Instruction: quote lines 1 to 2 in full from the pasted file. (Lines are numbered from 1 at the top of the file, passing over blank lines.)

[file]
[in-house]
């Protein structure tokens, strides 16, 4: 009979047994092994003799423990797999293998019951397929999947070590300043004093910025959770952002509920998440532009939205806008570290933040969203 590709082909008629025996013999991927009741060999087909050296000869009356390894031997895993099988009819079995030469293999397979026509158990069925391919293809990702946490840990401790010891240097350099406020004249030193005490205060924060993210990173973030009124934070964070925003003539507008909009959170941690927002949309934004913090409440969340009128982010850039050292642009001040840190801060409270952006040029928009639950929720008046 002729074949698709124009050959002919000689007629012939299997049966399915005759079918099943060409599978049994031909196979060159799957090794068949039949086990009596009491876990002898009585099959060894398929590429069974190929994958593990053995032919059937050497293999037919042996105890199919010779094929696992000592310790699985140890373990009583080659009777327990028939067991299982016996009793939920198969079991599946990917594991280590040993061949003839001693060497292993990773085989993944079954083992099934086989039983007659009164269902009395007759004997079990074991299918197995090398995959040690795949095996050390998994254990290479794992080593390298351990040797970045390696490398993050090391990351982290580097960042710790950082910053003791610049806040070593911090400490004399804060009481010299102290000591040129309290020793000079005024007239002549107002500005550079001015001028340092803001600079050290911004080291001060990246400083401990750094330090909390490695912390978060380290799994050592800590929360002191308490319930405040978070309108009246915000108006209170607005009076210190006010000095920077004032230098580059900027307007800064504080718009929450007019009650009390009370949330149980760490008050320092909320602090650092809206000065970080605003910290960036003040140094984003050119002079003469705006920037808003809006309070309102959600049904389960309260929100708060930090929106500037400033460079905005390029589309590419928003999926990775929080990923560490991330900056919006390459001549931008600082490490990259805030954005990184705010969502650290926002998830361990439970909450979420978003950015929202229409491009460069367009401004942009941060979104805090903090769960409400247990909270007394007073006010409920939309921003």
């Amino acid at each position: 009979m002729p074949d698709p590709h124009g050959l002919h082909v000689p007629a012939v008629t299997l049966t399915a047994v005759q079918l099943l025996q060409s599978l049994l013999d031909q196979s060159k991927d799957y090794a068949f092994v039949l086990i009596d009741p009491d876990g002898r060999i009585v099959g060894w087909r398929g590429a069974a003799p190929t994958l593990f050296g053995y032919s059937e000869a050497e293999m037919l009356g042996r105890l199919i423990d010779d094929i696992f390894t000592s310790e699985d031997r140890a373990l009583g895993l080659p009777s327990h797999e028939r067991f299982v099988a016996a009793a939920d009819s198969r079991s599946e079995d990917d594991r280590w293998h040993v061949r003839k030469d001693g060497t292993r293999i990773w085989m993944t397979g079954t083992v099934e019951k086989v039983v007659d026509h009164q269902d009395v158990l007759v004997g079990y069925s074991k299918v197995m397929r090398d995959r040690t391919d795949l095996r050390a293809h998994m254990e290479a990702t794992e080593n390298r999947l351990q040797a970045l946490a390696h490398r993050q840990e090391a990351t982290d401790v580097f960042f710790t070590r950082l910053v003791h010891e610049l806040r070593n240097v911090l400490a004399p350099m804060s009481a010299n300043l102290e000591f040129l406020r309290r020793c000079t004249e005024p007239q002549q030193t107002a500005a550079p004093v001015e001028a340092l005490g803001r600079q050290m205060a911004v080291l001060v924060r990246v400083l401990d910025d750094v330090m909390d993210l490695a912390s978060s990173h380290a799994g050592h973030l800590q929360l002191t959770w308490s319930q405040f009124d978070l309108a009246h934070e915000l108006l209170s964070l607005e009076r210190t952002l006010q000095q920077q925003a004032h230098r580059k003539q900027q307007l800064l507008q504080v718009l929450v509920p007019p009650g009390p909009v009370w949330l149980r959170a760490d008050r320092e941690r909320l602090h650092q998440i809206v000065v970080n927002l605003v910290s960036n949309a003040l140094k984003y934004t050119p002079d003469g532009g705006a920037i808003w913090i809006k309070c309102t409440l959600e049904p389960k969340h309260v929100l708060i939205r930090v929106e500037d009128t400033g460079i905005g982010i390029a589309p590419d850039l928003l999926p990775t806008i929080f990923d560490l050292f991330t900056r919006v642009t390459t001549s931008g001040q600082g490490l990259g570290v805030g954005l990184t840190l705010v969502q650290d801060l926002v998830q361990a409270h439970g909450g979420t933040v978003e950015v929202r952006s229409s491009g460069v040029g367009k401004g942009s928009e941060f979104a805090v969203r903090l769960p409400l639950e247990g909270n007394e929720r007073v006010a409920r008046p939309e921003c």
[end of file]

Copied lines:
[in-house]
């Protein structure tokens, strides 16, 4: 009979047994092994003799423990797999293998019951397929999947070590300043004093910025959770952002509920998440532009939205806008570290933040969203 590709082909008629025996013999991927009741060999087909050296000869009356390894031997895993099988009819079995030469293999397979026509158990069925391919293809990702946490840990401790010891240097350099406020004249030193005490205060924060993210990173973030009124934070964070925003003539507008909009959170941690927002949309934004913090409440969340009128982010850039050292642009001040840190801060409270952006040029928009639950929720008046 002729074949698709124009050959002919000689007629012939299997049966399915005759079918099943060409599978049994031909196979060159799957090794068949039949086990009596009491876990002898009585099959060894398929590429069974190929994958593990053995032919059937050497293999037919042996105890199919010779094929696992000592310790699985140890373990009583080659009777327990028939067991299982016996009793939920198969079991599946990917594991280590040993061949003839001693060497292993990773085989993944079954083992099934086989039983007659009164269902009395007759004997079990074991299918197995090398995959040690795949095996050390998994254990290479794992080593390298351990040797970045390696490398993050090391990351982290580097960042710790950082910053003791610049806040070593911090400490004399804060009481010299102290000591040129309290020793000079005024007239002549107002500005550079001015001028340092803001600079050290911004080291001060990246400083401990750094330090909390490695912390978060380290799994050592800590929360002191308490319930405040978070309108009246915000108006209170607005009076210190006010000095920077004032230098580059900027307007800064504080718009929450007019009650009390009370949330149980760490008050320092909320602090650092809206000065970080605003910290960036003040140094984003050119002079003469705006920037808003809006309070309102959600049904389960309260929100708060930090929106500037400033460079905005390029589309590419928003999926990775929080990923560490991330900056919006390459001549931008600082490490990259805030954005990184705010969502650290926002998830361990439970909450979420978003950015929202229409491009460069367009401004942009941060979104805090903090769960409400247990909270007394007073006010409920939309921003």